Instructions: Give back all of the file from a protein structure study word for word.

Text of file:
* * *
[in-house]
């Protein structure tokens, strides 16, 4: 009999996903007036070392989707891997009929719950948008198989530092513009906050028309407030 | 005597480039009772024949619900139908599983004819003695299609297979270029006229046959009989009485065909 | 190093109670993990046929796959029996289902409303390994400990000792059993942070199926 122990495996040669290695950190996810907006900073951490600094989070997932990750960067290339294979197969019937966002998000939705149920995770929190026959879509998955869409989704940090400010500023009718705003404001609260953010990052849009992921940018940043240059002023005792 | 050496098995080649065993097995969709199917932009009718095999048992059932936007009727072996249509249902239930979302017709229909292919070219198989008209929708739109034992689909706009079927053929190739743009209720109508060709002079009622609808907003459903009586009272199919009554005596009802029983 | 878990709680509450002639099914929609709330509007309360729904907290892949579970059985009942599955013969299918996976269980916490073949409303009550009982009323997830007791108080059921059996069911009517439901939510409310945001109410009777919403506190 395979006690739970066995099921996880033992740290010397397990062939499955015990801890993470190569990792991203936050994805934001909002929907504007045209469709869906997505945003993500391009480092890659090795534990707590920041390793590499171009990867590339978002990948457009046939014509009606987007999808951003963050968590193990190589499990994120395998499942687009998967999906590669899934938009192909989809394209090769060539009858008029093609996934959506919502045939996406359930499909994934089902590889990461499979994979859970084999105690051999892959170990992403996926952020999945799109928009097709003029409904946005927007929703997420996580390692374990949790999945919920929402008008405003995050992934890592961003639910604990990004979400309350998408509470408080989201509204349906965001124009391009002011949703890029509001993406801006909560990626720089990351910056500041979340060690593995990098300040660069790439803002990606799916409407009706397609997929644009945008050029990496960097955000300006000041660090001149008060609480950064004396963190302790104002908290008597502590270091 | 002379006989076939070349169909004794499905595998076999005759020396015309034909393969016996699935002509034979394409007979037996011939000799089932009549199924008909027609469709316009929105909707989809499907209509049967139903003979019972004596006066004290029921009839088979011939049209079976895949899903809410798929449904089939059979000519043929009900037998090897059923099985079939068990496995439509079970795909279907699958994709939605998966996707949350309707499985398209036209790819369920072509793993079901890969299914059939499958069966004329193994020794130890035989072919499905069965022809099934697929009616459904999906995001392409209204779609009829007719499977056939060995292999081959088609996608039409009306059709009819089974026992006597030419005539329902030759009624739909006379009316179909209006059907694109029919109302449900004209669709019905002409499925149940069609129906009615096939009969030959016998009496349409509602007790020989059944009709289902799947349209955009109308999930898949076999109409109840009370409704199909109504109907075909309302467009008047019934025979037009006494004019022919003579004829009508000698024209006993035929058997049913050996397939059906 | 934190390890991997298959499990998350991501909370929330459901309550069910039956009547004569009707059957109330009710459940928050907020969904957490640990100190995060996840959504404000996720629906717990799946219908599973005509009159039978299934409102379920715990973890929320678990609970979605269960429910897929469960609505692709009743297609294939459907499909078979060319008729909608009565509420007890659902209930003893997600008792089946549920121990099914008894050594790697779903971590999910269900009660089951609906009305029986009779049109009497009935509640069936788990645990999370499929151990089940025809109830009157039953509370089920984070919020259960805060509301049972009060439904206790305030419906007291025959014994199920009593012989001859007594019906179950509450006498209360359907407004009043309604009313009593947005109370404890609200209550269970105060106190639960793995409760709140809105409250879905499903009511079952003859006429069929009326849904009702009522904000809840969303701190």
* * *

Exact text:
[in-house]
């Protein structure tokens, strides 16, 4: 009999996903007036070392989707891997009929719950948008198989530092513009906050028309407030 | 005597480039009772024949619900139908599983004819003695299609297979270029006229046959009989009485065909 | 190093109670993990046929796959029996289902409303390994400990000792059993942070199926 122990495996040669290695950190996810907006900073951490600094989070997932990750960067290339294979197969019937966002998000939705149920995770929190026959879509998955869409989704940090400010500023009718705003404001609260953010990052849009992921940018940043240059002023005792 | 050496098995080649065993097995969709199917932009009718095999048992059932936007009727072996249509249902239930979302017709229909292919070219198989008209929708739109034992689909706009079927053929190739743009209720109508060709002079009622609808907003459903009586009272199919009554005596009802029983 | 878990709680509450002639099914929609709330509007309360729904907290892949579970059985009942599955013969299918996976269980916490073949409303009550009982009323997830007791108080059921059996069911009517439901939510409310945001109410009777919403506190 395979006690739970066995099921996880033992740290010397397990062939499955015990801890993470190569990792991203936050994805934001909002929907504007045209469709869906997505945003993500391009480092890659090795534990707590920041390793590499171009990867590339978002990948457009046939014509009606987007999808951003963050968590193990190589499990994120395998499942687009998967999906590669899934938009192909989809394209090769060539009858008029093609996934959506919502045939996406359930499909994934089902590889990461499979994979859970084999105690051999892959170990992403996926952020999945799109928009097709003029409904946005927007929703997420996580390692374990949790999945919920929402008008405003995050992934890592961003639910604990990004979400309350998408509470408080989201509204349906965001124009391009002011949703890029509001993406801006909560990626720089990351910056500041979340060690593995990098300040660069790439803002990606799916409407009706397609997929644009945008050029990496960097955000300006000041660090001149008060609480950064004396963190302790104002908290008597502590270091 | 002379006989076939070349169909004794499905595998076999005759020396015309034909393969016996699935002509034979394409007979037996011939000799089932009549199924008909027609469709316009929105909707989809499907209509049967139903003979019972004596006066004290029921009839088979011939049209079976895949899903809410798929449904089939059979000519043929009900037998090897059923099985079939068990496995439509079970795909279907699958994709939605998966996707949350309707499985398209036209790819369920072509793993079901890969299914059939499958069966004329193994020794130890035989072919499905069965022809099934697929009616459904999906995001392409209204779609009829007719499977056939060995292999081959088609996608039409009306059709009819089974026992006597030419005539329902030759009624739909006379009316179909209006059907694109029919109302449900004209669709019905002409499925149940069609129906009615096939009969030959016998009496349409509602007790020989059944009709289902799947349209955009109308999930898949076999109409109840009370409704199909109504109907075909309302467009008047019934025979037009006494004019022919003579004829009508000698024209006993035929058997049913050996397939059906 | 934190390890991997298959499990998350991501909370929330459901309550069910039956009547004569009707059957109330009710459940928050907020969904957490640990100190995060996840959504404000996720629906717990799946219908599973005509009159039978299934409102379920715990973890929320678990609970979605269960429910897929469960609505692709009743297609294939459907499909078979060319008729909608009565509420007890659902209930003893997600008792089946549920121990099914008894050594790697779903971590999910269900009660089951609906009305029986009779049109009497009935509640069936788990645990999370499929151990089940025809109830009157039953509370089920984070919020259960805060509301049972009060439904206790305030419906007291025959014994199920009593012989001859007594019906179950509450006498209360359907407004009043309604009313009593947005109370404890609200209550269970105060106190639960793995409760709140809105409250879905499903009511079952003859006429069929009326849904009702009522904000809840969303701190």